• Thanks, Nate! I’m glad you enjoyed this post. I really like your header photo. Very contemporary, clean and unique.


  5. mykombiandi says:

    beautifully photographed at portrayed. I want to go see this place now. Thank you for sharing this incredible place.


  6. I was just reminiscing my trip to Bali last November and found your post. The one thing I love about Ubud was how much culture it had but also they were well connected. Tirta Empul had wifi and a boxing match showing in the pavilion!


    • I’m glad this post brings back some good memories to you. I do agree about Ubud and how different it is from other places in Bali, especially the more touristy southern part of the island. Ubud is where Balinese culture and art meet modern tourism industry. I didn’t know at all about that boxing match! Such a bizarre thing to have in a temple’s pavilion. 🙂


  7. Rindu sekali…….I’ll be in Bali and Ubud later this year ….bulan septembre. Sangat beruntung memiliki iman saya pikir. Great images thanks Trees


    • Makasih Trees! September should be perfect for visiting Bali as rainy season hasn’t started yet. Selamat berlibur ke Bali!


  8. Yang boleh berbasuh di Tirta Empul cuma laki-laki ya, Bam? Jika ya, lalu bagaimana cara perempuan-perempuan ‘membilas’ jiwa & meminta berkah dari para dewa


    • Enggak Ka. Itu sebenernya laki-laki sama perempuan bareng. Cuma pas ambil foto kebetulan ada sekelompok anak muda itu, jadi secara gak disengaja lebih ngikutin prosesi mereka dari awal mereka sembahyang sampe masuk kolam.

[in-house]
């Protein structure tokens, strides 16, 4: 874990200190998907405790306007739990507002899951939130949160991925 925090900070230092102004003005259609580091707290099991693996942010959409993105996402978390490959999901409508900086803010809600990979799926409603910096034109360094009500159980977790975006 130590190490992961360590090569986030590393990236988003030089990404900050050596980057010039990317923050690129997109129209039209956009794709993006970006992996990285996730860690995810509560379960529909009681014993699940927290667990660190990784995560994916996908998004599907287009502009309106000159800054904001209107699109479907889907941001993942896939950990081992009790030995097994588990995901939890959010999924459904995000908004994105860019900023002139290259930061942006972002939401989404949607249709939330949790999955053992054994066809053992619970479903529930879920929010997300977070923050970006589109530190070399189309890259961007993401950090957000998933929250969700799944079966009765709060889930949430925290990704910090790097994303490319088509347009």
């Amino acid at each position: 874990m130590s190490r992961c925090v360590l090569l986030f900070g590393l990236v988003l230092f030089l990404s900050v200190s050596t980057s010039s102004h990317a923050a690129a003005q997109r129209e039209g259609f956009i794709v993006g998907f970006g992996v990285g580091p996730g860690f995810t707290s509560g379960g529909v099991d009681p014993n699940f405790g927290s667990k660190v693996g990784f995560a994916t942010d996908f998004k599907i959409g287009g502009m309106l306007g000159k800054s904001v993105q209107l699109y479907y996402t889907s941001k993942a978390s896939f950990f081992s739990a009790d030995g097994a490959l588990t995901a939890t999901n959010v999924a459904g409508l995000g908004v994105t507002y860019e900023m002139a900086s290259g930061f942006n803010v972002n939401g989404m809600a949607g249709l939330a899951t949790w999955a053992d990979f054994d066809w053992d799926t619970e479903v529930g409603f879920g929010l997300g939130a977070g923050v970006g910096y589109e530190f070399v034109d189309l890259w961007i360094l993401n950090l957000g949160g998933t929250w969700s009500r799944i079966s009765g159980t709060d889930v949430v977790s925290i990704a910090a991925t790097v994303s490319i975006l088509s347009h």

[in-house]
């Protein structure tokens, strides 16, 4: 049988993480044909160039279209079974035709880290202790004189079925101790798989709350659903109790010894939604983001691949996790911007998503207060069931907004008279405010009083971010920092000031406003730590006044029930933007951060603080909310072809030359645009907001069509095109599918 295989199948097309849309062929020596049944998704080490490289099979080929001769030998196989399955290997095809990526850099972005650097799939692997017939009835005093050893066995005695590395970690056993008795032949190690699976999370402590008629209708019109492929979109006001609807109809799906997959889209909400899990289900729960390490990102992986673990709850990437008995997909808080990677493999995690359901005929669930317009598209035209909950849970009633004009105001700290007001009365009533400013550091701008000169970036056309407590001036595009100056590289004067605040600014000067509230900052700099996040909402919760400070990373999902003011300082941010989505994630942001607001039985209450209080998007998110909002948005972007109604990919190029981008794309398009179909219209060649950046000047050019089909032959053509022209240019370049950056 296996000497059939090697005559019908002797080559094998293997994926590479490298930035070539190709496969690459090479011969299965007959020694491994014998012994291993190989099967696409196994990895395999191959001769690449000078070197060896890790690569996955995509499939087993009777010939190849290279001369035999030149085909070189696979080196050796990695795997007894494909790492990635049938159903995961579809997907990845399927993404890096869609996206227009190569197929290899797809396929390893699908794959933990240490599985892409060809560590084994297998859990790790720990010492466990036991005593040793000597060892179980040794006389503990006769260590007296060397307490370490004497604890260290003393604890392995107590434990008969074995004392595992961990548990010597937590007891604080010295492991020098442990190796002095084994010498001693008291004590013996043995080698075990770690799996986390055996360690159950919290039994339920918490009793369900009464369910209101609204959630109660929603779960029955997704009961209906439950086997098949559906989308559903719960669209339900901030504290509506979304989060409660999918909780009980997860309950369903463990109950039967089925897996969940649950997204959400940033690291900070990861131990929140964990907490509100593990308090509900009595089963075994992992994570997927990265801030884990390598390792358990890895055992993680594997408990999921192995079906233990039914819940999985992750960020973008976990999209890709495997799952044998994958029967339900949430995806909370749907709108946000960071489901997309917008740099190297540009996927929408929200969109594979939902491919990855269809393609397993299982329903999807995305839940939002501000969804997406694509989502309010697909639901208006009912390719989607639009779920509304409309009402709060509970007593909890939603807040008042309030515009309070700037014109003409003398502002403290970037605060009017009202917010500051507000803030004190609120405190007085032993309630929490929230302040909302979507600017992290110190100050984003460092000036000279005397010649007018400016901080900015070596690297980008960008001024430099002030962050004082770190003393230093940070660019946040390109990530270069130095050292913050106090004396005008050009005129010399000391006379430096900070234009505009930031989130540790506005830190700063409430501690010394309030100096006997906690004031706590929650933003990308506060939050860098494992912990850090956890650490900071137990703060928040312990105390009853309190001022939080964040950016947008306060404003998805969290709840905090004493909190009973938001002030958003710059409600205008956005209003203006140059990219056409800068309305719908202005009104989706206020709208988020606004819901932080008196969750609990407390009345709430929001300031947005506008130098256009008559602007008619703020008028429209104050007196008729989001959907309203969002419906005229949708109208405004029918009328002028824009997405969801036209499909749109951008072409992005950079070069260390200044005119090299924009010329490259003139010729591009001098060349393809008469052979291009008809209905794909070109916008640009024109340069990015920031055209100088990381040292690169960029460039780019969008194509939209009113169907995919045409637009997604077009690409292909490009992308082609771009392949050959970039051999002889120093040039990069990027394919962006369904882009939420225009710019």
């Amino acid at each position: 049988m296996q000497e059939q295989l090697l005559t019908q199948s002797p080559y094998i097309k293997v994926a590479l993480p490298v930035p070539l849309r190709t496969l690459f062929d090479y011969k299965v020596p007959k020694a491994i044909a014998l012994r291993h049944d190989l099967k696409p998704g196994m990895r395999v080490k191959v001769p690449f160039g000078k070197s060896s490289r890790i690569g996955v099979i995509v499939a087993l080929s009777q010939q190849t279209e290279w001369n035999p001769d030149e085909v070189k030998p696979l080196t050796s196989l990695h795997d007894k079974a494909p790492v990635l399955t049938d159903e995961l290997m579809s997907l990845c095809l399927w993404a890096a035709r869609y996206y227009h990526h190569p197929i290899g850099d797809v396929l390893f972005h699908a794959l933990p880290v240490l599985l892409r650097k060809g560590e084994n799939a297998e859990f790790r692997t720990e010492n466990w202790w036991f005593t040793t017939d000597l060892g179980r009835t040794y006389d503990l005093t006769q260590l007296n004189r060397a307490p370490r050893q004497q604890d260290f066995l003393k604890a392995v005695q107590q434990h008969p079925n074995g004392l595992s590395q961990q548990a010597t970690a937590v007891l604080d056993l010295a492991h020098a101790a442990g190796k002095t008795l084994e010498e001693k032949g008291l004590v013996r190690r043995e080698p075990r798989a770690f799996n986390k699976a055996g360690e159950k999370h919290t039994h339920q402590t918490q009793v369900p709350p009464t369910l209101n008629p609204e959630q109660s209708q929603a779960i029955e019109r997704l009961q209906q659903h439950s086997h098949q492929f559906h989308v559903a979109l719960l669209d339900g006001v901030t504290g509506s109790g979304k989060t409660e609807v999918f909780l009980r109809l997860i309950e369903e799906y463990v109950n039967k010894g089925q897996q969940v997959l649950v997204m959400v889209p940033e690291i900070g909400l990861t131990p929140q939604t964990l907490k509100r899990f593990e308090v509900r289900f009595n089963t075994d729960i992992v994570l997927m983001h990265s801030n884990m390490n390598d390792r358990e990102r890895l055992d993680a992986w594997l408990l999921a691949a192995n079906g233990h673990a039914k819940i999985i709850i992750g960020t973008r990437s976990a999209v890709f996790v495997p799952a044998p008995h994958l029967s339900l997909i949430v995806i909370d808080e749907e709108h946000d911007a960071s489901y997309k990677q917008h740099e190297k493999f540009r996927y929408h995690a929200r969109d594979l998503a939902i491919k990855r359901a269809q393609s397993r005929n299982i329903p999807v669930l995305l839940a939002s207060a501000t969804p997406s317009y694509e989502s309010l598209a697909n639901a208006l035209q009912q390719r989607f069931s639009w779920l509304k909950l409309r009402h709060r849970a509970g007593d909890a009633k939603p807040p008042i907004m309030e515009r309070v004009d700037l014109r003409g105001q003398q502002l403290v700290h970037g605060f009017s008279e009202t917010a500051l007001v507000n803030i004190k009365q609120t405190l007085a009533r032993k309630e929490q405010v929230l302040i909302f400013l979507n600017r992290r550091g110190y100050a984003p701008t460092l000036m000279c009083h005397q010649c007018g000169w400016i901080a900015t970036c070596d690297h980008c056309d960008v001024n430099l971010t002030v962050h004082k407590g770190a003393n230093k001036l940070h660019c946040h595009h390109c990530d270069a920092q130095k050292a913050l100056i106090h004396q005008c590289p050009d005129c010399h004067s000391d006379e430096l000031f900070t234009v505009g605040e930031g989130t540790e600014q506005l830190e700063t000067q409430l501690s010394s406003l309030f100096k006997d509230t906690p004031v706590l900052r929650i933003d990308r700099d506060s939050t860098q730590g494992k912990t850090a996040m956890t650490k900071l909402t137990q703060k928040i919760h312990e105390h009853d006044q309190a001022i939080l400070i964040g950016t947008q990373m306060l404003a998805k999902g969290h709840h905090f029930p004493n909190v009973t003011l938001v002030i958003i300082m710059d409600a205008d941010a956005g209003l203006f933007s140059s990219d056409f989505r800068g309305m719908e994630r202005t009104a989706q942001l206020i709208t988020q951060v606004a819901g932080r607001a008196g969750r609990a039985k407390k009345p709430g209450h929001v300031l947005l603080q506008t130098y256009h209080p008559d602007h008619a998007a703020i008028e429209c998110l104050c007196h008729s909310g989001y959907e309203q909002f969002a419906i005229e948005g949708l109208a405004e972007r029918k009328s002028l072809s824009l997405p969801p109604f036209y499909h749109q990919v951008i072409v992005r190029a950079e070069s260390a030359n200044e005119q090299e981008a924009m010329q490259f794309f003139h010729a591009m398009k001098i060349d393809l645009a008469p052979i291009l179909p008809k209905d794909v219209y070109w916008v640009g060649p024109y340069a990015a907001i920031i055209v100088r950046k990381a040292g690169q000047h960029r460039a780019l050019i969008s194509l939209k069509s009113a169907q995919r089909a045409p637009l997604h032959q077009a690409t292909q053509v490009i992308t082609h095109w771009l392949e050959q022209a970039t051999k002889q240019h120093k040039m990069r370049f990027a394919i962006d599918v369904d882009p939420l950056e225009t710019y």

• Betul sekali. Tapi tantangannya adalah bagaimana mengelola potensi wisata tersebut hingga bisa berkelanjutan, bukan sekedar eksploitasi yang hanya membawa keuntungan ekonomi jangka pendek.


  9. HI Bama, what a fascinating story. The first photo is deeply moving. I’m moved by the display of spiritual devotion of the people bathing in the spring. It reminded of the bathing ritual in Varanasi, India. I love the photo of the lady with the bananas in her head; it conveys so much about the simplicity of local life. And the photo of the texting lady made me smile. Somehow this kind of image has become universal.


    • Hi Marisol. Bali is one of those places where you can witness local people’s devotion to their religion and culture while at the same time embracing modernity, as depicted on that photo of a girl texting before entering a temple. I can imagine India shares so many things in common in regards to this. Thanks Marisol!


  10. Pingback: Revisiting Bali’s Spiritual Monuments | What an Amazing World!